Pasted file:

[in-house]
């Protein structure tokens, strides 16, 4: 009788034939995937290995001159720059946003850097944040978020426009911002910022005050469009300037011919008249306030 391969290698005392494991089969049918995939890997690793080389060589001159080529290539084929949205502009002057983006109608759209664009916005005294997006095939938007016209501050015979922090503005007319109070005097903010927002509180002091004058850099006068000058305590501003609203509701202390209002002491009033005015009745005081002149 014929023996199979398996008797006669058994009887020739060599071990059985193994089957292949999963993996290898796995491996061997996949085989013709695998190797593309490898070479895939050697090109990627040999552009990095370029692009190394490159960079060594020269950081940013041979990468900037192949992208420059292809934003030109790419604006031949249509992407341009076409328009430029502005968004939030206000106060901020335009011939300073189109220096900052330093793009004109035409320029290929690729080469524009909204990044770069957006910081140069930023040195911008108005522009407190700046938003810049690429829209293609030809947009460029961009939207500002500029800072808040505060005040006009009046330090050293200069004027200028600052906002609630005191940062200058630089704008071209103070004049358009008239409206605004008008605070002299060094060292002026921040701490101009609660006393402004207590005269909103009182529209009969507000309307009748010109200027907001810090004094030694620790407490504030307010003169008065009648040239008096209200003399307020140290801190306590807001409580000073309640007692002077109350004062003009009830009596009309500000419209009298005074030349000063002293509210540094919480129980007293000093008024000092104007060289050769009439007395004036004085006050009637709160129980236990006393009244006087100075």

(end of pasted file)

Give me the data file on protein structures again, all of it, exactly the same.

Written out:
[in-house]
């Protein structure tokens, strides 16, 4: 009788034939995937290995001159720059946003850097944040978020426009911002910022005050469009300037011919008249306030 391969290698005392494991089969049918995939890997690793080389060589001159080529290539084929949205502009002057983006109608759209664009916005005294997006095939938007016209501050015979922090503005007319109070005097903010927002509180002091004058850099006068000058305590501003609203509701202390209002002491009033005015009745005081002149 014929023996199979398996008797006669058994009887020739060599071990059985193994089957292949999963993996290898796995491996061997996949085989013709695998190797593309490898070479895939050697090109990627040999552009990095370029692009190394490159960079060594020269950081940013041979990468900037192949992208420059292809934003030109790419604006031949249509992407341009076409328009430029502005968004939030206000106060901020335009011939300073189109220096900052330093793009004109035409320029290929690729080469524009909204990044770069957006910081140069930023040195911008108005522009407190700046938003810049690429829209293609030809947009460029961009939207500002500029800072808040505060005040006009009046330090050293200069004027200028600052906002609630005191940062200058630089704008071209103070004049358009008239409206605004008008605070002299060094060292002026921040701490101009609660006393402004207590005269909103009182529209009969507000309307009748010109200027907001810090004094030694620790407490504030307010003169008065009648040239008096209200003399307020140290801190306590807001409580000073309640007692002077109350004062003009009830009596009309500000419209009298005074030349000063002293509210540094919480129980007293000093008024000092104007060289050769009439007395004036004085006050009637709160129980236990006393009244006087100075």